Court case of ABC News, ‘pink slime’ is a study in media trust

By Gene Hall

Regardless of how you feel about the hatchet job ABC News foisted upon a perfectly honorable and legitimate company, Beef Products Inc. (BPI), and the meat business itself, the resulting court case is interesting. BPI has sued ABC News. I don’t know if they can win, but at a minimum, this should embarrass the network.

ABC is defending itself on first amendment grounds. As a former reporter, I understand that free speech and a free press have to be almost absolute in this country, but there are limits. I blogged about this awhile back.

At issue is a product called lean finely textured beef (LFTB), which ABC chose to portray as “pink slime.” This is a recovery process, retrieving beef close to fat trimmings and otherwise difficult to get. It is finely ground and mixed with other ground beef. Having reviewed the process and talked to people in the know, I rest in the sure and certain knowledge that the product is absolutely safe. I’d let my granddaughter eat it today—well done of course, as all ground beef should be.

But after the pop culture wave of protest subsided, many parents and school lunch programs concluded the safe food containing lean finely textured beef would no longer be served. It no longer mattered whether the product was safe or if ABC News had told any part of the truth. Three BPI plants went under and several families lost their jobs.

The media company claims that “ABC News’ statements were in any case covered by the first amendment as examples of ‘imaginative expression’ and ‘rhetorical hyperbole,’ which the courts have ruled are protected speech.”

Well—here’s what that means. Start with a definition of hyperbole: “a figure of speech in which exaggeration is used for emphasis or effect.”

In other words, ABC believes it can “use its imagination” or “exaggerate” to tell you most anything it wants. They said that’s within the network’s first amendment rights.

But, should you trust them, knowing they ignored facts and common sense and put Americans out of work? That’s for you to decide. I already have.

Photo © Svetlana Foote | Dreamstime.com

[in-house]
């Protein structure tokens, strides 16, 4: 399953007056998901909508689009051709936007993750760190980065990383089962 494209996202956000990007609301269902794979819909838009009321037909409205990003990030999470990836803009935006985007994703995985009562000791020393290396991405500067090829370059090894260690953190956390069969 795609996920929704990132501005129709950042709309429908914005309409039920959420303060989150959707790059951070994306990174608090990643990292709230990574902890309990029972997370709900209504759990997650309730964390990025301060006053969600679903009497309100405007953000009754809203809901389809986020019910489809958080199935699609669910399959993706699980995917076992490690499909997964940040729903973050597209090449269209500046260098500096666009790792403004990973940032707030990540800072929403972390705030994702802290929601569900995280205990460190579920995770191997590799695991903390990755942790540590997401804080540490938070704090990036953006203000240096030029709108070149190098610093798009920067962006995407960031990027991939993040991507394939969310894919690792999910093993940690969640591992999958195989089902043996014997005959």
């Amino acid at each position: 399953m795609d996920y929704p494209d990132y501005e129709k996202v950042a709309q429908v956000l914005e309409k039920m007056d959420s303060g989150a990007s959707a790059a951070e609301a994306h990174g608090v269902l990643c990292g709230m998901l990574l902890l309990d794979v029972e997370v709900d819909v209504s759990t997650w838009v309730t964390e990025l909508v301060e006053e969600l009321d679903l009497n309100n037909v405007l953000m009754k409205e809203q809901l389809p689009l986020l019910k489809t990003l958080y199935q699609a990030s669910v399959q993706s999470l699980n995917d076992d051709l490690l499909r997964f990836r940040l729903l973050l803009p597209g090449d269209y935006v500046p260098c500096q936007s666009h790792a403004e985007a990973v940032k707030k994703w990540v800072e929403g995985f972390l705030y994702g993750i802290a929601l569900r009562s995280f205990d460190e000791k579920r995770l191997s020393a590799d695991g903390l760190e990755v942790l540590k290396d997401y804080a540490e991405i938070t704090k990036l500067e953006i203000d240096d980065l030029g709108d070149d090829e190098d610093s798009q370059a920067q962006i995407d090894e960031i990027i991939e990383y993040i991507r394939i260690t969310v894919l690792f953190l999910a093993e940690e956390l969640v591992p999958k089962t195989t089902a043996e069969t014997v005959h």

Gene Hall

Public Relations Director
Texas Farm Bureau
I believe that the only hope for a food secure world is capitalism and reasonable profits for America’s farm and ranch families–that the first element of sustainability is economic survival.
Follow Gene on Twitter and Facebook.

2 Responses to “Court case of ABC News, ‘pink slime’ is a study in media trust”

  1. Susan Pick says:

    I feel that too many people believe that the press is “beyond reproach” and always correct. I do my own research on controversial issues before I believe everything I see on TV! The media should do more research before publishing and get both sides of the subject!

  2. Gene, I think you have hit the nail on the head. The press gets away with murder by just stating their own opinions with out facts mainly because of the necessity of being first with the news. After ALL the other press outlets start picking up the news and its headlines on every TV and website for week then the truth starts to emerge but the damage is already done. There is no more “Inocent until proven guily” or “don’t publish the story until the info has been vetted”. It doesn’t matter how good the product is, it is now worthless. I think the Press should have to pay MAJOR fines if they print something without gathering all the facts and it causes company’s to lose profits or have to close because of their miss-information. This might slow down the press some.

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